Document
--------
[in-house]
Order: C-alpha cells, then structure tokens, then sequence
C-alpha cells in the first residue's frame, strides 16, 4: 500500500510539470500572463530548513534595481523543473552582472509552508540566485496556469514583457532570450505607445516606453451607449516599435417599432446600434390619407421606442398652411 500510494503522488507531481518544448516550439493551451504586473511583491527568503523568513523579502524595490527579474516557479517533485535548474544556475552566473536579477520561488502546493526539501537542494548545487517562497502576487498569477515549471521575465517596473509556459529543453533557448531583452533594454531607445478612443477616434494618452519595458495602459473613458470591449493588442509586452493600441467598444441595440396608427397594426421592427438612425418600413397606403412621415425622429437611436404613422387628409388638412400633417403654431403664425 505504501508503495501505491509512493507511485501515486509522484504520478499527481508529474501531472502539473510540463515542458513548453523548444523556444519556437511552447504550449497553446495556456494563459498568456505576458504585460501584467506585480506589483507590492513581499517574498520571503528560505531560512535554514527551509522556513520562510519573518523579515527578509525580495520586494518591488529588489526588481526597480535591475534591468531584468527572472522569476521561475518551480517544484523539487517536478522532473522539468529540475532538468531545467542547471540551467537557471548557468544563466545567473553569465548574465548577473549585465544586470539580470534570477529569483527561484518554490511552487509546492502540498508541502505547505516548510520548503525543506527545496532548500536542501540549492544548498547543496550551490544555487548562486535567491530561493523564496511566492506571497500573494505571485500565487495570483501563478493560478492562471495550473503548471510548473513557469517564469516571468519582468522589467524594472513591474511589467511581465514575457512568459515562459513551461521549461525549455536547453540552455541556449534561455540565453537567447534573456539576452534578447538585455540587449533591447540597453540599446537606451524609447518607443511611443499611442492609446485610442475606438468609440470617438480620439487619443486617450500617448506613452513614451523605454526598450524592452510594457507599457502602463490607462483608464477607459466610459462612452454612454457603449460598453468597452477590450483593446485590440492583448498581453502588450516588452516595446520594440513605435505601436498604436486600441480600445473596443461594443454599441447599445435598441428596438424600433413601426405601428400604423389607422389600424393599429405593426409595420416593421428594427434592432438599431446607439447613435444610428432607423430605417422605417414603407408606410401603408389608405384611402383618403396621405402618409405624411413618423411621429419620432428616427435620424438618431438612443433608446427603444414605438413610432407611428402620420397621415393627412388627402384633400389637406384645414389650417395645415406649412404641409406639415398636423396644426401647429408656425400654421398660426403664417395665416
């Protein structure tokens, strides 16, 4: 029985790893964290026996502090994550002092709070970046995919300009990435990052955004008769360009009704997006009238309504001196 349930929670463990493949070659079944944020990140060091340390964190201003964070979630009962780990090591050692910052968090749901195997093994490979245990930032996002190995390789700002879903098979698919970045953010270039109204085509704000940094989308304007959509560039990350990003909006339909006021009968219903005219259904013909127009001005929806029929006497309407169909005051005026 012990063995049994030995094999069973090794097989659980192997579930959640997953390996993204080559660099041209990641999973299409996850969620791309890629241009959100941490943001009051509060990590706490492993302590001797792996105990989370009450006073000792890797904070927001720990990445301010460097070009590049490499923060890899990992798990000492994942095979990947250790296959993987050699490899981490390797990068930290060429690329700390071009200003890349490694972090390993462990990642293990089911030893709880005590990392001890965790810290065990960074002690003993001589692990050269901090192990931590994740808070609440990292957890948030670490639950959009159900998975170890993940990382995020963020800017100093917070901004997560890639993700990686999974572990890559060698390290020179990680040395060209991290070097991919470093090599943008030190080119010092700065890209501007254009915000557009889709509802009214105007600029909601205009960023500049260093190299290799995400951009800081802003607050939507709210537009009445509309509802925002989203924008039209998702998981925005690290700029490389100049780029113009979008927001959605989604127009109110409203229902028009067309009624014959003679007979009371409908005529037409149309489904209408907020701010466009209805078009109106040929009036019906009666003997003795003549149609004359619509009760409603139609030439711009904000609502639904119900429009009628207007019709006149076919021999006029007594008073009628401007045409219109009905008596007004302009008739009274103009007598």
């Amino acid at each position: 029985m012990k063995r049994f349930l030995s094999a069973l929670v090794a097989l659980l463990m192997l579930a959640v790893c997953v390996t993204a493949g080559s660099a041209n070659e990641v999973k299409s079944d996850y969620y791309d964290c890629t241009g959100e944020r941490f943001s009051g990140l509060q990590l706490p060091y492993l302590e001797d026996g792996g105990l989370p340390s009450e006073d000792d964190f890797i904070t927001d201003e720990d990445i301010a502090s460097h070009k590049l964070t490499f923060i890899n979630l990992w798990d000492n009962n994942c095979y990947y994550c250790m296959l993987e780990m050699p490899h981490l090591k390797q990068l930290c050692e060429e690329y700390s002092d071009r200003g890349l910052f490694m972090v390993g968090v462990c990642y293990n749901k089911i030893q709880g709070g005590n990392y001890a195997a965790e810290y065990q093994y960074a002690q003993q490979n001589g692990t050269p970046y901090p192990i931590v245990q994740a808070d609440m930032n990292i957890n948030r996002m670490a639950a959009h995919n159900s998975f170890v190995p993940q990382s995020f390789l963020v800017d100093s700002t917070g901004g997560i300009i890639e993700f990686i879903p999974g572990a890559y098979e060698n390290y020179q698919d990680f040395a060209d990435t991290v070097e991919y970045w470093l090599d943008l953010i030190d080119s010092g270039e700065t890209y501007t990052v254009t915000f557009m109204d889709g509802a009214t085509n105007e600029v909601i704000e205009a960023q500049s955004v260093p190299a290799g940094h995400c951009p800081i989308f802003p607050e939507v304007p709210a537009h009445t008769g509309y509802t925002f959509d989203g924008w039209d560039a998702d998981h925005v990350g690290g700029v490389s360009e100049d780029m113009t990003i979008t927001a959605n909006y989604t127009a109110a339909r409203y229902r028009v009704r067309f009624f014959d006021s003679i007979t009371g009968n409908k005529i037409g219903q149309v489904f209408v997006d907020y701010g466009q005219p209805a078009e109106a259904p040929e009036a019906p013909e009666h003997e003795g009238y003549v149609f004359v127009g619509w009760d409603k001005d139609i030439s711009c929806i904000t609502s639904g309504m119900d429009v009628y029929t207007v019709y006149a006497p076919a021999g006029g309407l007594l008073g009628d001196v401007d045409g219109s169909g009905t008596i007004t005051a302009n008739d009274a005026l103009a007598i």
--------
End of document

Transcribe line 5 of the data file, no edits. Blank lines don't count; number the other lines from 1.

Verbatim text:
């Amino acid at each position: 029985m012990k063995r049994f349930l030995s094999a069973l929670v090794a097989l659980l463990m192997l579930a959640v790893c997953v390996t993204a493949g080559s660099a041209n070659e990641v999973k299409s079944d996850y969620y791309d964290c890629t241009g959100e944020r941490f943001s009051g990140l509060q990590l706490p060091y492993l302590e001797d026996g792996g105990l989370p340390s009450e006073d000792d964190f890797i904070t927001d201003e720990d990445i301010a502090s460097h070009k590049l964070t490499f923060i890899n979630l990992w798990d000492n009962n994942c095979y990947y994550c250790m296959l993987e780990m050699p490899h981490l090591k390797q990068l930290c050692e060429e690329y700390s002092d071009r200003g890349l910052f490694m972090v390993g968090v462990c990642y293990n749901k089911i030893q709880g709070g005590n990392y001890a195997a965790e810290y065990q093994y960074a002690q003993q490979n001589g692990t050269p970046y901090p192990i931590v245990q994740a808070d609440m930032n990292i957890n948030r996002m670490a639950a959009h995919n159900s998975f170890v190995p993940q990382s995020f390789l963020v800017d100093s700002t917070g901004g997560i300009i890639e993700f990686i879903p999974g572990a890559y098979e060698n390290y020179q698919d990680f040395a060209d990435t991290v070097e991919y970045w470093l090599d943008l953010i030190d080119s010092g270039e700065t890209y501007t990052v254009t915000f557009m109204d889709g509802a009214t085509n105007e600029v909601i704000e205009a960023q500049s955004v260093p190299a290799g940094h995400c951009p800081i989308f802003p607050e939507v304007p709210a537009h009445t008769g509309y509802t925002f959509d989203g924008w039209d560039a998702d998981h925005v990350g690290g700029v490389s360009e100049d780029m113009t990003i979008t927001a959605n909006y989604t127009a109110a339909r409203y229902r028009v009704r067309f009624f014959d006021s003679i007979t009371g009968n409908k005529i037409g219903q149309v489904f209408v997006d907020y701010g466009q005219p209805a078009e109106a259904p040929e009036a019906p013909e009666h003997e003795g009238y003549v149609f004359v127009g619509w009760d409603k001005d139609i030439s711009c929806i904000t609502s639904g309504m119900d429009v009628y029929t207007v019709y006149a006497p076919a021999g006029g309407l007594l008073g009628d001196v401007d045409g219109s169909g009905t008596i007004t005051a302009n008739d009274a005026l103009a007598i």